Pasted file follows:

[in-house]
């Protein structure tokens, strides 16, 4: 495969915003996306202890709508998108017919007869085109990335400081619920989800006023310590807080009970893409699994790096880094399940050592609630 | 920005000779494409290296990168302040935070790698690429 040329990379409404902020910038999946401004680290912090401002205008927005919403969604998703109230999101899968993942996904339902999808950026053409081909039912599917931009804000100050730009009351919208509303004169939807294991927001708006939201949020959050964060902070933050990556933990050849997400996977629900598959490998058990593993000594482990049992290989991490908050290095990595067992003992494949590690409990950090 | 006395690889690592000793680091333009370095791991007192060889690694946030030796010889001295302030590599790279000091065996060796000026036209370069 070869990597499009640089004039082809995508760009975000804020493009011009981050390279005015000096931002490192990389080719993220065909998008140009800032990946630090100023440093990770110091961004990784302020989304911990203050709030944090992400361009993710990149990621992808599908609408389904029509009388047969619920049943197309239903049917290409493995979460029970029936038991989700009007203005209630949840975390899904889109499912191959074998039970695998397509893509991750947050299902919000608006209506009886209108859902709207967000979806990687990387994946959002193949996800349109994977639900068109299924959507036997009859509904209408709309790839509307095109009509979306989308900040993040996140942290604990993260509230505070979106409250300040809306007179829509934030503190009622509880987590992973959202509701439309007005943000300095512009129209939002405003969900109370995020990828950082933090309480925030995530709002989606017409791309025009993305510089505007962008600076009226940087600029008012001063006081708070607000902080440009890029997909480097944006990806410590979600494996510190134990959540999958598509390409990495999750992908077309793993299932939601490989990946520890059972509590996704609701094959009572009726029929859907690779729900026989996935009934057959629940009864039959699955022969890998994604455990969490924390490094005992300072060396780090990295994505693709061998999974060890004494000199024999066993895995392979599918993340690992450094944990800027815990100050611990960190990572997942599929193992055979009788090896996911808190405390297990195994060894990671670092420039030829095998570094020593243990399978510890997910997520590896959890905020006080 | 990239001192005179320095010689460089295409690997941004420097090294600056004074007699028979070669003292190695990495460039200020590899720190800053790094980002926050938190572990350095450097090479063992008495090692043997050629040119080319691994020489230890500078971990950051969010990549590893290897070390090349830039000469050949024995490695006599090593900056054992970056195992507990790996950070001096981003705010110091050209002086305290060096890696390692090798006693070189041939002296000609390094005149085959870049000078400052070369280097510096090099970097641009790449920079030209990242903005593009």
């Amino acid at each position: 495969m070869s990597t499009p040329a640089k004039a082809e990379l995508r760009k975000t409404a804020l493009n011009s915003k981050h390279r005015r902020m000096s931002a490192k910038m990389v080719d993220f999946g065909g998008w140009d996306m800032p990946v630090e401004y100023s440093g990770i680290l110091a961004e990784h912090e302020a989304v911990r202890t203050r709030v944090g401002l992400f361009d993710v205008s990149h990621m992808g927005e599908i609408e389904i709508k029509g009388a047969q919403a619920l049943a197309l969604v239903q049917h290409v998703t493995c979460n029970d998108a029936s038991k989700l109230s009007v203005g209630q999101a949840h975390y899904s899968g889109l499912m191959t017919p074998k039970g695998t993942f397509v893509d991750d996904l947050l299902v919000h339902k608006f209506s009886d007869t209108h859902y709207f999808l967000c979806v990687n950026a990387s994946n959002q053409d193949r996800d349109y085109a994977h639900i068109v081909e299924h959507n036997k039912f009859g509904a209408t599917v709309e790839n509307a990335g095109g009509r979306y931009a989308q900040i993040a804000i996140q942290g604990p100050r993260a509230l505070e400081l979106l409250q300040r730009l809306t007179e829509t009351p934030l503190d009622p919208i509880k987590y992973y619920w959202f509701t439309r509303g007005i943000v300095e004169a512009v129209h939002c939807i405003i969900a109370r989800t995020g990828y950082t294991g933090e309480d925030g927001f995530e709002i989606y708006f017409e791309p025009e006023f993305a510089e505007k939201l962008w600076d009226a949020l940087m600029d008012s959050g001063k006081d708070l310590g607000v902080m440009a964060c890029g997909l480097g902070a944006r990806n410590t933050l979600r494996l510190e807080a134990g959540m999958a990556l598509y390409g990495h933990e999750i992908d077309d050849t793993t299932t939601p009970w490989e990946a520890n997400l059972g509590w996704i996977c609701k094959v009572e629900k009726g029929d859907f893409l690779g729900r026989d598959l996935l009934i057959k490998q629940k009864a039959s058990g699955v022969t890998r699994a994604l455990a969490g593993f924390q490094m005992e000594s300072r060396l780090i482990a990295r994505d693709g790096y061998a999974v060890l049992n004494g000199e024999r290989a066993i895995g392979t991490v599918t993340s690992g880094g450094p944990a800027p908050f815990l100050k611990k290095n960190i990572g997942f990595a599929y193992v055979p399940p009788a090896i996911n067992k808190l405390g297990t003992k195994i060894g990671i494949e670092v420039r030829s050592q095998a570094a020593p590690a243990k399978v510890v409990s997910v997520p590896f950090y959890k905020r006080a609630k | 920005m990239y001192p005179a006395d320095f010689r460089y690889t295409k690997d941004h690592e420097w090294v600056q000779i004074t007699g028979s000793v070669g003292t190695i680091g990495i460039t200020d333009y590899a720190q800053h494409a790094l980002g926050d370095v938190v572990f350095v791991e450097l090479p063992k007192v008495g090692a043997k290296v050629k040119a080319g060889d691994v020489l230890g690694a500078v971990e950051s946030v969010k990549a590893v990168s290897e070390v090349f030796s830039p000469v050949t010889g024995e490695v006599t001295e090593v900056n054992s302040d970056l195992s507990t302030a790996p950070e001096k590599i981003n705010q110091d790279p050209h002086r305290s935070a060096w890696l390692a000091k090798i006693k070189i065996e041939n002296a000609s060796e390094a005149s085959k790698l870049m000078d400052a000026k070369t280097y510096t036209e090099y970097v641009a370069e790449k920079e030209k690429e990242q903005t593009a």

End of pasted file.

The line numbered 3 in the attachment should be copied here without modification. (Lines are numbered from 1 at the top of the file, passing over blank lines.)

């Amino acid at each position: 495969m070869s990597t499009p040329a640089k004039a082809e990379l995508r760009k975000t409404a804020l493009n011009s915003k981050h390279r005015r902020m000096s931002a490192k910038m990389v080719d993220f999946g065909g998008w140009d996306m800032p990946v630090e401004y100023s440093g990770i680290l110091a961004e990784h912090e302020a989304v911990r202890t203050r709030v944090g401002l992400f361009d993710v205008s990149h990621m992808g927005e599908i609408e389904i709508k029509g009388a047969q919403a619920l049943a197309l969604v239903q049917h290409v998703t493995c979460n029970d998108a029936s038991k989700l109230s009007v203005g209630q999101a949840h975390y899904s899968g889109l499912m191959t017919p074998k039970g695998t993942f397509v893509d991750d996904l947050l299902v919000h339902k608006f209506s009886d007869t209108h859902y709207f999808l967000c979806v990687n950026a990387s994946n959002q053409d193949r996800d349109y085109a994977h639900i068109v081909e299924h959507n036997k039912f009859g509904a209408t599917v709309e790839n509307a990335g095109g009509r979306y931009a989308q900040i993040a804000i996140q942290g604990p100050r993260a509230l505070e400081l979106l409250q300040r730009l809306t007179e829509t009351p934030l503190d009622p919208i509880k987590y992973y619920w959202f509701t439309r509303g007005i943000v300095e004169a512009v129209h939002c939807i405003i969900a109370r989800t995020g990828y950082t294991g933090e309480d925030g927001f995530e709002i989606y708006f017409e791309p025009e006023f993305a510089e505007k939201l962008w600076d009226a949020l940087m600029d008012s959050g001063k006081d708070l310590g607000v902080m440009a964060c890029g997909l480097g902070a944006r990806n410590t933050l979600r494996l510190e807080a134990g959540m999958a990556l598509y390409g990495h933990e999750i992908d077309d050849t793993t299932t939601p009970w490989e990946a520890n997400l059972g509590w996704i996977c609701k094959v009572e629900k009726g029929d859907f893409l690779g729900r026989d598959l996935l009934i057959k490998q629940k009864a039959s058990g699955v022969t890998r699994a994604l455990a969490g593993f924390q490094m005992e000594s300072r060396l780090i482990a990295r994505d693709g790096y061998a999974v060890l049992n004494g000199e024999r290989a066993i895995g392979t991490v599918t993340s690992g880094g450094p944990a800027p908050f815990l100050k611990k290095n960190i990572g997942f990595a599929y193992v055979p399940p009788a090896i996911n067992k808190l405390g297990t003992k195994i060894g990671i494949e670092v420039r030829s050592q095998a570094a020593p590690a243990k399978v510890v409990s997910v997520p590896f950090y959890k905020r006080a609630k | 920005m990239y001192p005179a006395d320095f010689r460089y690889t295409k690997d941004h690592e420097w090294v600056q000779i004074t007699g028979s000793v070669g003292t190695i680091g990495i460039t200020d333009y590899a720190q800053h494409a790094l980002g926050d370095v938190v572990f350095v791991e450097l090479p063992k007192v008495g090692a043997k290296v050629k040119a080319g060889d691994v020489l230890g690694a500078v971990e950051s946030v969010k990549a590893v990168s290897e070390v090349f030796s830039p000469v050949t010889g024995e490695v006599t001295e090593v900056n054992s302040d970056l195992s507990t302030a790996p950070e001096k590599i981003n705010q110091d790279p050209h002086r305290s935070a060096w890696l390692a000091k090798i006693k070189i065996e041939n002296a000609s060796e390094a005149s085959k790698l870049m000078d400052a000026k070369t280097y510096t036209e090099y970097v641009a370069e790449k920079e030209k690429e990242q903005t593009a």